Lesson 4: There Will Be Blood.  This was my worst fear: someone would be injured.  Once it happened, I was surprisingly chill about the rest of the lock-in.  We were playing Sardines (one of my favorite games) and two kids were messing around and smacked right into each other.  I heard the impact, actually.  One guy was wearing glasses, which broke and cut his brow.  Since it was a head wound, it bled like the Black Knight's four missing limbs.

We busted out the biohazard kit, which was probably older than me and contained two yellowed latex gloves that were stiff and full of holes.  Very safe.  I usually feel faint and woozy at the sight of blood, but the adrenaline of the situation allowed me to use teeny-tiny (I mean like 1-inch square) alcohol wipes to clean up the boy's face.  He was more concerned about his glasses.  His mom was just happy that he was okay and didn't want emergency services notified.  She called me back later to report that it was, in fact, a very shallow cut in his eyebrow that she treated with antibiotic ointment.  He asked to return to the lock-in.  She wisely refused.  

So, be sure to have paperwork signed beforehand, as well as band-aids and alcohol (not that kind!) on hand, in order to prep for this.  Now I just have to tell the maintenence guys that the carpet that was just cleaned needs a spot treatment!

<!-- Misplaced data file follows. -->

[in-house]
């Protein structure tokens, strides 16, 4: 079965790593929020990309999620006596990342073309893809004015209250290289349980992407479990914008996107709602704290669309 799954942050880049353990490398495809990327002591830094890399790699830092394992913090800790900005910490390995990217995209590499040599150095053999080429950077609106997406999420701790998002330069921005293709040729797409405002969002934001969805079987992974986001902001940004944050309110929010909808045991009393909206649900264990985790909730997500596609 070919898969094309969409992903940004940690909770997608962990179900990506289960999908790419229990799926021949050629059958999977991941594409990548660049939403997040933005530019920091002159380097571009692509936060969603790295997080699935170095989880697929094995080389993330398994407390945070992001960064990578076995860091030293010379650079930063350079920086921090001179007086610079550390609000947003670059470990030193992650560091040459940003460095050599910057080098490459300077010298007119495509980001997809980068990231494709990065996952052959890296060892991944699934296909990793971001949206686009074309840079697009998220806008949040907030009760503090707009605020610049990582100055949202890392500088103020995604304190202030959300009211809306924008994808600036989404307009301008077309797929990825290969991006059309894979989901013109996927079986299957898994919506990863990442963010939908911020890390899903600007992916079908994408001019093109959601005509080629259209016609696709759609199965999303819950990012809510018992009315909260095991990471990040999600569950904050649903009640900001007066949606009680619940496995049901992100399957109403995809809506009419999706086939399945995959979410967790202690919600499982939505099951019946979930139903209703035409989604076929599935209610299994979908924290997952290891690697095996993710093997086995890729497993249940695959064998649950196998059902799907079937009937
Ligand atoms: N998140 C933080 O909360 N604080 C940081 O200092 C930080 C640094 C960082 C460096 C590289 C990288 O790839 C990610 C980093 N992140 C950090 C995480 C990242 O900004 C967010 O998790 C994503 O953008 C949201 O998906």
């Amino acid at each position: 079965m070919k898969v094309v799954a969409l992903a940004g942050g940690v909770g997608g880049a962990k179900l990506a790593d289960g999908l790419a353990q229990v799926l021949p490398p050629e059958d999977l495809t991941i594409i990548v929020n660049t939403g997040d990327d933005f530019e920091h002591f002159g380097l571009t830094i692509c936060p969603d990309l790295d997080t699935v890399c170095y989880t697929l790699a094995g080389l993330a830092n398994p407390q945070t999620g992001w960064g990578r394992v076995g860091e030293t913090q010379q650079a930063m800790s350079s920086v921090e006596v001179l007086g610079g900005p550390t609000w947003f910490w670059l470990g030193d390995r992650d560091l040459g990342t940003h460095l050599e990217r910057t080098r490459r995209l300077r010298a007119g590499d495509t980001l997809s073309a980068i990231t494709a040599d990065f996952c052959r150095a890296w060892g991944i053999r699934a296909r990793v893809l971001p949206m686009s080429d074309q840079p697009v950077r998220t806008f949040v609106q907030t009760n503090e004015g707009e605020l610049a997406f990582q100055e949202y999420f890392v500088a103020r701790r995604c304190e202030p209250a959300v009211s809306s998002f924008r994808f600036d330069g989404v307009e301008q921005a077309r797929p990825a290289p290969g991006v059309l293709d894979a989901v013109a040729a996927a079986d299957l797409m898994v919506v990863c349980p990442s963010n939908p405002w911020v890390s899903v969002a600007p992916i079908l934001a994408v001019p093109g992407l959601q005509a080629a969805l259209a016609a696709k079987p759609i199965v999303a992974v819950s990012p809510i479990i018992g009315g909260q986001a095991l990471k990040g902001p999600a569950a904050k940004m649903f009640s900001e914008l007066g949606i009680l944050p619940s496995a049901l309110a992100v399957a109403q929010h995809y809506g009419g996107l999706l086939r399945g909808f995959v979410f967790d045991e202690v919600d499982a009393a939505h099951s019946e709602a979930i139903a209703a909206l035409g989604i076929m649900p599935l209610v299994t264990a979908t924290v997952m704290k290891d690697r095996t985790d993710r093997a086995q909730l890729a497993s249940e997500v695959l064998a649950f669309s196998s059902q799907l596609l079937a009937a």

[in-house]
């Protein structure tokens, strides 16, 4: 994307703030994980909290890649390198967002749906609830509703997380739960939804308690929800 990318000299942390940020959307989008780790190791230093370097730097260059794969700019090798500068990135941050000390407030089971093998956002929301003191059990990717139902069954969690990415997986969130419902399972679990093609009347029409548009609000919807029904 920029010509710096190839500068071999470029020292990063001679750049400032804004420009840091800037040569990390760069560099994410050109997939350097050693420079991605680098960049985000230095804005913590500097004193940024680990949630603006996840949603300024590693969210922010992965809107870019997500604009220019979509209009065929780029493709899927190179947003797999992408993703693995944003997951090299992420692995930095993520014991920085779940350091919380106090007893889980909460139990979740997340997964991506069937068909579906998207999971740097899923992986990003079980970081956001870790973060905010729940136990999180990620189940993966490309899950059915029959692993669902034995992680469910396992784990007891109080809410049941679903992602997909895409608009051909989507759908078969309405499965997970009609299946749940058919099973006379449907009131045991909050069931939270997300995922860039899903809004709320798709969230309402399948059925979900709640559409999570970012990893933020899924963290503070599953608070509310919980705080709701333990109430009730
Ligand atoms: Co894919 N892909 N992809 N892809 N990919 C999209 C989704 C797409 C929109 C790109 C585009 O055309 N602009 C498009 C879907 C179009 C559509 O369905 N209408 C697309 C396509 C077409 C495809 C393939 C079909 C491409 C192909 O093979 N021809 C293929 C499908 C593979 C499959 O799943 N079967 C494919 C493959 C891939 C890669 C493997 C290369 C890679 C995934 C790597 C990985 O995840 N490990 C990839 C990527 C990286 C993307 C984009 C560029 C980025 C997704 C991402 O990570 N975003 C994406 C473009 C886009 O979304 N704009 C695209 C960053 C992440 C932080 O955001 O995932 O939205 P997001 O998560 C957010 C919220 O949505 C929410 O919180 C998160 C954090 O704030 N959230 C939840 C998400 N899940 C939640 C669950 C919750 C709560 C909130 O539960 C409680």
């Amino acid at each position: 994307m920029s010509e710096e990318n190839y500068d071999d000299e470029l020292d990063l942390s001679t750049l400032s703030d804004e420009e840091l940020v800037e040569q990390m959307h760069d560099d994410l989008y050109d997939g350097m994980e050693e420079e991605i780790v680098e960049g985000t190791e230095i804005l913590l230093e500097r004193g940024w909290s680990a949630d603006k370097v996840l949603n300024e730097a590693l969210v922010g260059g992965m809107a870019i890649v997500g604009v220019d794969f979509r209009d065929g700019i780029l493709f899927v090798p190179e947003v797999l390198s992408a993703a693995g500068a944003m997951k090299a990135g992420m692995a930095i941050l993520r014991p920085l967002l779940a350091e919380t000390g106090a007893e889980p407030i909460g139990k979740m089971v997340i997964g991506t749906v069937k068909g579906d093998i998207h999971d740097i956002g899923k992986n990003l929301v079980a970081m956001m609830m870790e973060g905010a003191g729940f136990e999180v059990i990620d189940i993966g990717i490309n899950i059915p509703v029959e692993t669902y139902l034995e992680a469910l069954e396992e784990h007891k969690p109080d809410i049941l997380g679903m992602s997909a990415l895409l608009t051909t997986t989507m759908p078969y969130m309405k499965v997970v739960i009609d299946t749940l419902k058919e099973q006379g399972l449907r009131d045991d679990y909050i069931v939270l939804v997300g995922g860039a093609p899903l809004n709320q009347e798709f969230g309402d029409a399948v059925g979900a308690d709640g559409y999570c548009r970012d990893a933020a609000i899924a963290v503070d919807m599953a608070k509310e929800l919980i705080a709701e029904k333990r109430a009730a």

Lesson 5:  There will probably be a thunderstorm and at least one person will probably be afraid of thunder/lightning.

Lesson 6:  Somebody will have stolen your large speaker so you have to rip the speakers off of your own computer so the kids can hear the authors talk.

Lesson 7:  They will remove their shoes.  Someone will lose their shoes and there will be a frantic search for them.

Lesson 8:  Even though you have provided a schedule, they will not want to follow it at all, rather preferring to a) play video games, b) draw, c) read, and d) do those clapping games like "Miss Susie."  If you do not know Miss Susie, look it up.  If you do, sing it for the kids and impress them with your awesomeness.  The next time I do this I will have a quiet reading area for the kids who just want to chill, as well as some sort of art station, since they seemed to love drawing too.  

Lesson 9:  They will eat marshmallows used in Minute to Win It off of the floor.  A whole bag.

Lesson 10:  You will be so tired and stressed that you will take home the key that sets the automatic doors to automatic, thus prompting a frantic call from the library the next morning.  You will then drive to the library in your pajamas (thank goodness they look relatively like normal clothing!) in order to stop the violent mob from beating down the doors, only to find that they have manually opened the doors (which you knew they could do anyway, but in your sleepy haze forgot about).  Everyone will see you in your pajamas.

Lesson 11: You will, at many points during the night, say "Never again!" when what you really mean is, "Next time, I will do x, y, and z differently."

The panic is worth it when the teens ask you how old you have to be to be a librarian, and when they have scads of fun pretending to check people out at the computers because they realize that being a librarian is a freakishly cool job.  That's when you high-five yourself.